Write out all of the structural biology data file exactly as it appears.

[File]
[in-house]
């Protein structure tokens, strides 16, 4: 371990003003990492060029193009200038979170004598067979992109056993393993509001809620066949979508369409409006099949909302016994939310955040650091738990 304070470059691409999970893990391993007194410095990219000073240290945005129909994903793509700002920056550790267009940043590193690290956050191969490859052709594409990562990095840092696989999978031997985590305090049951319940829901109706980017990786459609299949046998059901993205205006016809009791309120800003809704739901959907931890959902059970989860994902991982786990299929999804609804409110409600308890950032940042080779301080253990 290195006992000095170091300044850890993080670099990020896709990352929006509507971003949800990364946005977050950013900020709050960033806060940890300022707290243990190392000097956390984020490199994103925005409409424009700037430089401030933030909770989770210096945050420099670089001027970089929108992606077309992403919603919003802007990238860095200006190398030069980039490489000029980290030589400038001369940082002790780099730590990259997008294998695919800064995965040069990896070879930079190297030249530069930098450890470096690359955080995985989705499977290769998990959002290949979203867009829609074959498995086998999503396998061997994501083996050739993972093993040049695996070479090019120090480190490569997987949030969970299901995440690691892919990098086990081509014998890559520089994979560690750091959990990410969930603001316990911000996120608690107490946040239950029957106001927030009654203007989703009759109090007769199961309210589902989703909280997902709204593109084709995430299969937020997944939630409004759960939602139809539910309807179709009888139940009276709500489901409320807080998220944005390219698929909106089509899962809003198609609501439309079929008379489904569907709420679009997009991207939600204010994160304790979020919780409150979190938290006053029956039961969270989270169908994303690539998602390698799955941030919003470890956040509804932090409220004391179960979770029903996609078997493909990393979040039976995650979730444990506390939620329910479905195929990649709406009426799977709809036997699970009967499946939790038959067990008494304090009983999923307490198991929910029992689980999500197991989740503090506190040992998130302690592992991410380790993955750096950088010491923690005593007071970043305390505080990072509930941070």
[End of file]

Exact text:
[in-house]
């Protein structure tokens, strides 16, 4: 371990003003990492060029193009200038979170004598067979992109056993393993509001809620066949979508369409409006099949909302016994939310955040650091738990 304070470059691409999970893990391993007194410095990219000073240290945005129909994903793509700002920056550790267009940043590193690290956050191969490859052709594409990562990095840092696989999978031997985590305090049951319940829901109706980017990786459609299949046998059901993205205006016809009791309120800003809704739901959907931890959902059970989860994902991982786990299929999804609804409110409600308890950032940042080779301080253990 290195006992000095170091300044850890993080670099990020896709990352929006509507971003949800990364946005977050950013900020709050960033806060940890300022707290243990190392000097956390984020490199994103925005409409424009700037430089401030933030909770989770210096945050420099670089001027970089929108992606077309992403919603919003802007990238860095200006190398030069980039490489000029980290030589400038001369940082002790780099730590990259997008294998695919800064995965040069990896070879930079190297030249530069930098450890470096690359955080995985989705499977290769998990959002290949979203867009829609074959498995086998999503396998061997994501083996050739993972093993040049695996070479090019120090480190490569997987949030969970299901995440690691892919990098086990081509014998890559520089994979560690750091959990990410969930603001316990911000996120608690107490946040239950029957106001927030009654203007989703009759109090007769199961309210589902989703909280997902709204593109084709995430299969937020997944939630409004759960939602139809539910309807179709009888139940009276709500489901409320807080998220944005390219698929909106089509899962809003198609609501439309079929008379489904569907709420679009997009991207939600204010994160304790979020919780409150979190938290006053029956039961969270989270169908994303690539998602390698799955941030919003470890956040509804932090409220004391179960979770029903996609078997493909990393979040039976995650979730444990506390939620329910479905195929990649709406009426799977709809036997699970009967499946939790038959067990008494304090009983999923307490198991929910029992689980999500197991989740503090506190040992998130302690592992991410380790993955750096950088010491923690005593007071970043305390505080990072509930941070």